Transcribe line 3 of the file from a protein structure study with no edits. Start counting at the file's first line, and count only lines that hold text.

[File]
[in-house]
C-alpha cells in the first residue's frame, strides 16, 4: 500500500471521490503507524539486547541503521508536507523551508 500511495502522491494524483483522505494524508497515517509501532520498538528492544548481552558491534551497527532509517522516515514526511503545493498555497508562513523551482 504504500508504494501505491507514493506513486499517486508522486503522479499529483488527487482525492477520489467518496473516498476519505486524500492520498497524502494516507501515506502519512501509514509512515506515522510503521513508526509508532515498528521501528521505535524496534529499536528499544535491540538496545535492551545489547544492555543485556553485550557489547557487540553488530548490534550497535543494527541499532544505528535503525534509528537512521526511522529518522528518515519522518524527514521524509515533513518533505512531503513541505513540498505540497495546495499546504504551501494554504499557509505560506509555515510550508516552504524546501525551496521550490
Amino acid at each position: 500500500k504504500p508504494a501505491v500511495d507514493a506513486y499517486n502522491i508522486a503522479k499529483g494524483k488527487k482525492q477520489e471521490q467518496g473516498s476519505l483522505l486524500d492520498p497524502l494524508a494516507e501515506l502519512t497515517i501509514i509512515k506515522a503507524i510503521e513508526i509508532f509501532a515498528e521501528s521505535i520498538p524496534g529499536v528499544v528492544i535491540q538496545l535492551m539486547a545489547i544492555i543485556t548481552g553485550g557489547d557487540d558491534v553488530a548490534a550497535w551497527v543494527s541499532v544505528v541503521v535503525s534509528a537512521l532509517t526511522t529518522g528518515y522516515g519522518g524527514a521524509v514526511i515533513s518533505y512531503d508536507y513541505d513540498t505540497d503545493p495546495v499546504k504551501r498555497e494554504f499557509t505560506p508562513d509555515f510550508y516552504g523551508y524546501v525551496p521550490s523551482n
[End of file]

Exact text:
Amino acid at each position: 500500500k504504500p508504494a501505491v500511495d507514493a506513486y499517486n502522491i508522486a503522479k499529483g494524483k488527487k482525492q477520489e471521490q467518496g473516498s476519505l483522505l486524500d492520498p497524502l494524508a494516507e501515506l502519512t497515517i501509514i509512515k506515522a503507524i510503521e513508526i509508532f509501532a515498528e521501528s521505535i520498538p524496534g529499536v528499544v528492544i535491540q538496545l535492551m539486547a545489547i544492555i543485556t548481552g553485550g557489547d557487540d558491534v553488530a548490534a550497535w551497527v543494527s541499532v544505528v541503521v535503525s534509528a537512521l532509517t526511522t529518522g528518515y522516515g519522518g524527514a521524509v514526511i515533513s518533505y512531503d508536507y513541505d513540498t505540497d503545493p495546495v499546504k504551501r498555497e494554504f499557509t505560506p508562513d509555515f510550508y516552504g523551508y524546501v525551496p521550490s523551482n